To use PayRange, the customer simply downloads the mobile app to set up an account, which involves no more than designating a credit card for payment and choosing the amount of money they want to deposit into the account.

When users are in "pay range" -- about arm's length from the machine -- they receive an alert, and can then immediately "swipe" their finger on their smartphone's touchscreen to send payment to the machine via the phone's Bluetooth LE connection.

Operators pay a one-time $49 fee for the Blukey hardware and 3.95% per transaction. There is no additional monthly wireless network fee, since the required connectivity resides in the phone rather than in the machine. Transactions are sent through the phone directly to PayRange's credit card processor, which returns an encrypted token that the phone sends to the machine's Blukey device to enable the vend.

"There is no vulnerability," Patel asserts. "Our server has no credit card information, which can put operators and their customers at ease. It also reduces service problems because there's nothing physical receiving the payment, like a card reader or bill validator. And because the phone is in the user's hand, it simplifies ADA compliance since they don't have to reach for anything."

He emphasized that the industry has not kept pace with payment technology and needs to catch up. "Vending in many ways is like a developing nation," Patel said. "They didn't get the landline infrastructure in place before mobile phones came. In our case, it has taken so long for vending to build up the card infrastructure that it makes sense now to 'leapfrog' right into mobile payment. People may run off without their wallets, but they will turn around and go back if they forget their phones."

While mobile payment is certainly a hot "space" for developers at present, Patel said he is differentiating PayRange by focusing on unattended points of sale.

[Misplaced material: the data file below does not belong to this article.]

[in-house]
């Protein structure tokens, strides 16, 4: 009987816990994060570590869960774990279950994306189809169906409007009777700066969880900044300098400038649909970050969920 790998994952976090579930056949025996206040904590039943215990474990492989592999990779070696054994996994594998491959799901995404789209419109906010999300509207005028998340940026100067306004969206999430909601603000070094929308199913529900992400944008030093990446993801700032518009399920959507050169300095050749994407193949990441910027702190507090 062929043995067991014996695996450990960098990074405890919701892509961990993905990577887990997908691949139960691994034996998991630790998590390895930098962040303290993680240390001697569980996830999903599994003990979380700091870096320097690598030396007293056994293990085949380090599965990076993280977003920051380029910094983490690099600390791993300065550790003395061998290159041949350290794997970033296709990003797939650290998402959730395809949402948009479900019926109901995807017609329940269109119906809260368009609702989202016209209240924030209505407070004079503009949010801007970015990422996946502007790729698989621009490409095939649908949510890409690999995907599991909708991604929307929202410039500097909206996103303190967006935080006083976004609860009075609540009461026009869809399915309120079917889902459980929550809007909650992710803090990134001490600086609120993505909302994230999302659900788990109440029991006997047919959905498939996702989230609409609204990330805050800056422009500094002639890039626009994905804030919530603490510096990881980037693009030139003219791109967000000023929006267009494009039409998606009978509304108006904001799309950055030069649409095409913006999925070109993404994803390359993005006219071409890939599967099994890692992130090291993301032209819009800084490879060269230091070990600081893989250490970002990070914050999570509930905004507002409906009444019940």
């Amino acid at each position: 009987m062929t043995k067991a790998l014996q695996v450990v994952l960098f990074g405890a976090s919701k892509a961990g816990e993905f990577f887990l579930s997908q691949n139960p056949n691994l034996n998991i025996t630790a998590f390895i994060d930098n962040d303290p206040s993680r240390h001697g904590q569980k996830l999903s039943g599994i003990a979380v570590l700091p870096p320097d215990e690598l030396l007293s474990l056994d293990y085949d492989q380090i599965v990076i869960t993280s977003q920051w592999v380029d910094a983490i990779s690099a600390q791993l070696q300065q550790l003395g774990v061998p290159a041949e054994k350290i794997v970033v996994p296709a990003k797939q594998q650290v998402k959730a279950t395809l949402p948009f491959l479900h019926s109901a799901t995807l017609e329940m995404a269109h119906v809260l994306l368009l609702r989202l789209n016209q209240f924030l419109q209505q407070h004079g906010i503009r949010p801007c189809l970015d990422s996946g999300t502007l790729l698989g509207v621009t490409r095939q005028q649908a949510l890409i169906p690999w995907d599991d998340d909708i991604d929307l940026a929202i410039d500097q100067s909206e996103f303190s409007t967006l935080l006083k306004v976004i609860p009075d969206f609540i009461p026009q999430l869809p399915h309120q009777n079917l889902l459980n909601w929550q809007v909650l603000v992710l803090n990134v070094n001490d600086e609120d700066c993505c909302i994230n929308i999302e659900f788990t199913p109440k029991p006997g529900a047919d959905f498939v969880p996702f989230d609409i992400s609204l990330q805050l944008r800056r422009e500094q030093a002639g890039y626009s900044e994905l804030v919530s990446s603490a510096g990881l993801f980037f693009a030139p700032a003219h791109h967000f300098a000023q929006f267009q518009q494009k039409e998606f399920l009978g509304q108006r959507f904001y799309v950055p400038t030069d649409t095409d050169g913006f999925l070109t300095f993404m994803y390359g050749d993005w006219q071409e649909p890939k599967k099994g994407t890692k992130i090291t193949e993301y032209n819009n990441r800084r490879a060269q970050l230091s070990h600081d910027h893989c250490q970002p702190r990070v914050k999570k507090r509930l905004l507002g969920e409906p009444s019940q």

"We believe mobile payment traction will occur first in markets in which mobile displaces cash, because that is where the most pain is for users," said Patel. "More specifically, cash payment on machines is thought of by consumers as unreliable with frequent jams, untrustworthy with 'eating-money' mishaps, and inconvenient because it requires change or specific denominations of bills, or both."

He also pointed out that the PayRange system works faster and better for consumers because they don't have to wait for authorization; their accounts are prepaid and the transaction processing software need only debit them.

Patel is a veteran of the unattended-retail industry, having founded VendScreen, which manufactures an Android-based touchscreen interface for vending machines. He owns Courtesy Vending (Portland, OR), one of the largest vending operations in the Pacific Northwest.

"PayRange is enabling machines to accept mobile payments in a truly cost-effective way," said Rob Wiltbank, angel investor and associate professor of strategy and entrepreneurship at Willamette University (Salem, OR). "By eliminating the need for the machine to have its own cellular connection and by aggregating micro-payments, this solution deals with the reality of tight margins for machine operators in ways that every other option does not. There is a massive market for this right now."

Patel said PayRange has recruited a team of experts in hardware, mobile and payments technology and will launch its solution at the National Automatic Merchandising Association's OneShow in Chicago.